Calls for continued vigilance may also be falling on deaf ears in a state like California, where COVID-19 appears to be in retreat. Cases, hospitalizations and deaths are on the decline, and vaccinations are ramping up.

Things have improved to the point that some areas – including Los Angeles and Orange counties – are poised to further unlock their economies, opening up new opportunities for residents to socialize and let off steam.

Already, businesses are preparing for a boom.

David Hardie, manager of the Water Grill restaurant on Santa Monica's Ocean Avenue, said the number of diners has steadily increased over the last two weeks. On Sunday, the restaurant brought in $19,000 in lunch sales, he said. They would have been lucky to break $6,000 during the darkest days of the autumn and winter surge.

"Things are definitely coming back," Hardie said as servers ferried dishes to diners, including a handful who were sitting at tables inside. "And we're very excited."

All that rosy news, however, doesn't eliminate the agonizing thorn in the state's collective side.

"This is a deadly and serious virus. It's not taking spring break away, it's not taking the summer off. We have to defeat it," Gov. Gavin Newsom said last week.

As of Sunday, the seven-day national average for newly reported coronavirus cases was 61,632, up 13% from the week prior, according to data from the U.S. Centers for Disease Control and Prevention.

California, however, is trending in the opposite direction – at least for now. Over the last seven days, the state has reported an average of 2,546 new coronavirus cases per day, a 24% decrease from two weeks ago, according to data compiled by The Times.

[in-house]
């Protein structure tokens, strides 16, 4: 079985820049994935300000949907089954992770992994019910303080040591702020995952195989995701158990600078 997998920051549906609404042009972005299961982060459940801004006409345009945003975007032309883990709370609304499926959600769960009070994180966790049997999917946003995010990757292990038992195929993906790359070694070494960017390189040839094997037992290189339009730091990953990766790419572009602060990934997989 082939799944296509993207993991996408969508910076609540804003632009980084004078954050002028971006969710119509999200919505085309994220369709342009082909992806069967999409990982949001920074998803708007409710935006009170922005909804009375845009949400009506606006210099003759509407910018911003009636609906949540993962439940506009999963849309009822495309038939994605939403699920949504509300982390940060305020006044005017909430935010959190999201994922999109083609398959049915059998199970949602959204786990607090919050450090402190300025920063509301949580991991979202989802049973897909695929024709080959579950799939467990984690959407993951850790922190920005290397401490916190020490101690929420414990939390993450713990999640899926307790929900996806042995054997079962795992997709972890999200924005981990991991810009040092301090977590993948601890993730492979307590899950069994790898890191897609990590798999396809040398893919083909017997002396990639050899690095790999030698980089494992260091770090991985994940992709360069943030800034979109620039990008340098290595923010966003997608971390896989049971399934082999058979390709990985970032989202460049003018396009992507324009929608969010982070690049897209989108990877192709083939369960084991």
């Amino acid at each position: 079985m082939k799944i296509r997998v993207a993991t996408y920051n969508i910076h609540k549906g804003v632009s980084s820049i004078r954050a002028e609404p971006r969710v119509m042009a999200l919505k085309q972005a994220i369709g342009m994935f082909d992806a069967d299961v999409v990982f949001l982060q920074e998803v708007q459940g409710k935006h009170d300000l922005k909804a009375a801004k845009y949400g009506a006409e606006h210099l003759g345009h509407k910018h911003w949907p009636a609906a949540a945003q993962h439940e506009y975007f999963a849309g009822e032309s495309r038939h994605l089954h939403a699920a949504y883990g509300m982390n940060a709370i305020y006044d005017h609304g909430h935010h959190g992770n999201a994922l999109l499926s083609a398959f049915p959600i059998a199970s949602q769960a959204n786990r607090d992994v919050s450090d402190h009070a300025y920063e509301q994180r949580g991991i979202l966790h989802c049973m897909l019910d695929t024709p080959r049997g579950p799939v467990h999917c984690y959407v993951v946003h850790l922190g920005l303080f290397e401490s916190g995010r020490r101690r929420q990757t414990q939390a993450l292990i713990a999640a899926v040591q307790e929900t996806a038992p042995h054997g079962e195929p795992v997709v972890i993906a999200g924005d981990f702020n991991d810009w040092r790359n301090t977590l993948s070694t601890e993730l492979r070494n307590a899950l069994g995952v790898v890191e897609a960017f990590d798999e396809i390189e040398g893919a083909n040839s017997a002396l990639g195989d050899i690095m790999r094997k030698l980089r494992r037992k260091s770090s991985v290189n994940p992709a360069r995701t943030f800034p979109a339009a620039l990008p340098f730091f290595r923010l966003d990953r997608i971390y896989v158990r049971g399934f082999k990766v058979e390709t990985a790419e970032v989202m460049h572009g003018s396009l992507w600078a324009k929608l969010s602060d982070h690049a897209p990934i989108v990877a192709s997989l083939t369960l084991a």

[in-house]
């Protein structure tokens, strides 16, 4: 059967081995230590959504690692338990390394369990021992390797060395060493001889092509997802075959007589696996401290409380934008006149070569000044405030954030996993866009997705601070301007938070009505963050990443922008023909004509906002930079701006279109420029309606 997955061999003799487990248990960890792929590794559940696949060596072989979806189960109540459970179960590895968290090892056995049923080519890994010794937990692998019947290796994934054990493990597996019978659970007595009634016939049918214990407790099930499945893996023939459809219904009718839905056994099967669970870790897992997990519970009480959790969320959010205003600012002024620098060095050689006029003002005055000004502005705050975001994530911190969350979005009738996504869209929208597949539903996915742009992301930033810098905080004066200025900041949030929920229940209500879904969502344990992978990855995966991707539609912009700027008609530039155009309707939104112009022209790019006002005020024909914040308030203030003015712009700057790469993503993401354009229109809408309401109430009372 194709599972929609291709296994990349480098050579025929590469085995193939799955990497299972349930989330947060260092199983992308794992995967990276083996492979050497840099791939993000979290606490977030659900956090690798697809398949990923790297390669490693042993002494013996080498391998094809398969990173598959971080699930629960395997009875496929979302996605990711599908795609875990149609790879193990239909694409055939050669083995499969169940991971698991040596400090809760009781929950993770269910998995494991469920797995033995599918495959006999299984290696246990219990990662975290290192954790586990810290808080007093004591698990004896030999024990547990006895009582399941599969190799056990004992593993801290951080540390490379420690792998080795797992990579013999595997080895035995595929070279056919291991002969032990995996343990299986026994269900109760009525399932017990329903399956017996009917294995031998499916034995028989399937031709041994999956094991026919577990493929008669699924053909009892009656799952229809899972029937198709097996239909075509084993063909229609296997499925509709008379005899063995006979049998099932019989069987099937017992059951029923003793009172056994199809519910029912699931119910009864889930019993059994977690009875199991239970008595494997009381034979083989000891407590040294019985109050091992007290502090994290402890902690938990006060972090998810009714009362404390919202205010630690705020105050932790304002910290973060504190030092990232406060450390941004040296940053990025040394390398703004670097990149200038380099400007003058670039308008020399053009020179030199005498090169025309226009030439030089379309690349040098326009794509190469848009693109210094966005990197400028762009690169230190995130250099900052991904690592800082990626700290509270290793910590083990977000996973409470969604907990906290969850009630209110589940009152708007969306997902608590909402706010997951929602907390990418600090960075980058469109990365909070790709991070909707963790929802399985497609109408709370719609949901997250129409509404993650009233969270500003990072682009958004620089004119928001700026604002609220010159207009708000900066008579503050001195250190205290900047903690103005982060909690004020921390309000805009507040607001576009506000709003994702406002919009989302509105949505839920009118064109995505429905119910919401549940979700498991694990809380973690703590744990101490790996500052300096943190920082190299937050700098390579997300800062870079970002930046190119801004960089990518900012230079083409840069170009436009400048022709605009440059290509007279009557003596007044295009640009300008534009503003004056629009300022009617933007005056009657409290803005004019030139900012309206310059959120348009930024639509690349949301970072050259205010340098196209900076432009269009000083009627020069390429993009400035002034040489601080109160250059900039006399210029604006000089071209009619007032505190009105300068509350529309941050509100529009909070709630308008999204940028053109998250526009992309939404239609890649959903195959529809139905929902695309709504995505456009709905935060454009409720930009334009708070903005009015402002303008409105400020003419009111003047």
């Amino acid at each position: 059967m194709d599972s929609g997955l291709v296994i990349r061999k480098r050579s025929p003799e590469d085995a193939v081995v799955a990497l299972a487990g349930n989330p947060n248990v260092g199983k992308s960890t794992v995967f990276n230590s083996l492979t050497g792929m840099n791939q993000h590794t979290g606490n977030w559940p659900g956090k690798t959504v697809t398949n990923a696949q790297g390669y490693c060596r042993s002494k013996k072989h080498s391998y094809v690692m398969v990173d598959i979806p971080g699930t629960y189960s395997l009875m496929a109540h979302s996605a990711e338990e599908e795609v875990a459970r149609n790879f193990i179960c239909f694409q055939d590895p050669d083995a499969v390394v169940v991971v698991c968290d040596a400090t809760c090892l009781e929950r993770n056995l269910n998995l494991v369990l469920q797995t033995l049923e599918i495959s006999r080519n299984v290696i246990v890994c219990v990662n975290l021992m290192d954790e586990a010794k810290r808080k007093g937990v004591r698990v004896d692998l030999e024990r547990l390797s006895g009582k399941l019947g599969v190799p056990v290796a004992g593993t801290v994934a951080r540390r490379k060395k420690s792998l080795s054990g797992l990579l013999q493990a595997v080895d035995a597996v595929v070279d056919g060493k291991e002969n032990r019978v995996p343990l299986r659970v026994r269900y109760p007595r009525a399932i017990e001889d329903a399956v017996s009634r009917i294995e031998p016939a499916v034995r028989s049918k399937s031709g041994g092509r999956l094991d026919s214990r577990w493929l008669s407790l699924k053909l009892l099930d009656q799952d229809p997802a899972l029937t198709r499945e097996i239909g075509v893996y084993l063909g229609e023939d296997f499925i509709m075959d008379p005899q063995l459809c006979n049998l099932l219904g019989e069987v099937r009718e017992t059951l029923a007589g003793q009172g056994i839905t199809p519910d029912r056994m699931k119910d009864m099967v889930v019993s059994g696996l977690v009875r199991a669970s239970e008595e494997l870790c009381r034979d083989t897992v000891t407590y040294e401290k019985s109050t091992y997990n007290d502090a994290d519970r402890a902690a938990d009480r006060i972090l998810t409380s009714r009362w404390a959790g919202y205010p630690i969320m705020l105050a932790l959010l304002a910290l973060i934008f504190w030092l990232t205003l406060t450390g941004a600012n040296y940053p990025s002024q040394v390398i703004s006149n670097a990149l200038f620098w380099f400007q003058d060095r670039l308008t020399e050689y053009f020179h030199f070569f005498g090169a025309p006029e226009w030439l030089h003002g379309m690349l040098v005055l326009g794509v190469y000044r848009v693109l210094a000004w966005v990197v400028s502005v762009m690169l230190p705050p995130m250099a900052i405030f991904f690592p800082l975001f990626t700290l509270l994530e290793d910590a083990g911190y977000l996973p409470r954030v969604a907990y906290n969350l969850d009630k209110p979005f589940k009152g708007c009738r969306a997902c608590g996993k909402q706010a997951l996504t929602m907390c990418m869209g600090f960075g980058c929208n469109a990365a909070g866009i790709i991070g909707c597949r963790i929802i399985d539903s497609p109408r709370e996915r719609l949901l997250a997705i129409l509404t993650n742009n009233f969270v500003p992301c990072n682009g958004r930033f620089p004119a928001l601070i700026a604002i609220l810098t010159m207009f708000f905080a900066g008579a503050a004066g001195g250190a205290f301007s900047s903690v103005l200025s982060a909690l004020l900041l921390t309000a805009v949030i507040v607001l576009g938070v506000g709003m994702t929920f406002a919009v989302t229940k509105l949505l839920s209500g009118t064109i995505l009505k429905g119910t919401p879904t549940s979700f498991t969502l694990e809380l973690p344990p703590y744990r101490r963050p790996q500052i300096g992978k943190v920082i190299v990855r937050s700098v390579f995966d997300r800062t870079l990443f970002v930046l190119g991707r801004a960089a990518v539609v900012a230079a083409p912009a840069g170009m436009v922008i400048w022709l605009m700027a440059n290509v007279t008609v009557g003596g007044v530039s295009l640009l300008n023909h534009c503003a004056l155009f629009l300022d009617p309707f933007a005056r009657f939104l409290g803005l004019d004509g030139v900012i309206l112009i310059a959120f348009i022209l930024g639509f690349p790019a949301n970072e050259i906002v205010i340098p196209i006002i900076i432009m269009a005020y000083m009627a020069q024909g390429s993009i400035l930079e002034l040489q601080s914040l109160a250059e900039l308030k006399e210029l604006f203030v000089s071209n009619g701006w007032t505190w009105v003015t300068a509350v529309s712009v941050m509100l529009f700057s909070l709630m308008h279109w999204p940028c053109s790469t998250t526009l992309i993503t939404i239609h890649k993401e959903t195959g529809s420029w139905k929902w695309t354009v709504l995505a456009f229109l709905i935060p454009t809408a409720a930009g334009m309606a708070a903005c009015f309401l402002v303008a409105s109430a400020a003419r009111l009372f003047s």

CDC data show that the state's latest seven-day case rate per 100,000 people, 42.8, is the second-lowest among all states and well below the national rate of 130.

The comparable rate over the same period was 450.4 in New York City, 237.3 in the rest of New York state, 162.3 in Florida and 92.8 in Texas.

It's not exactly clear why California's numbers are so comparatively good at this point. However, some health officials point to the fact that other states have moved to rescind mask mandates and much more broadly relax pandemic-related business restrictions.

"I think the reason we're seeing this plateauing and a bit of a little increase that we hope doesn't turn into a surge is because we are really doing things prematurely right now with regard to opening up," Dr. Anthony Fauci, the nation's leading infectious disease expert, said during a briefing Monday.

Others have wondered whether California may be benefiting from the fact that so many residents have some degree of protection against COVID-19 – either because they were previously infected or because they've been at least partially vaccinated.

"At the moment, we don't know what's driving our current good experience," Paula Cannon, a professor of molecular microbiology and immunology at the Keck School of Medicine at USC, said in an interview Monday. "But whatever it is, I hope we keep doing it."

But health officials are quick to point out that California doesn't exist in a vacuum.

"This past year indicates that often the East Coast experiences increases in cases before the West Coast and that, typically, L.A. County is a few weeks behind New York," Los Angeles County Public Health Director Barbara Ferrer said last week.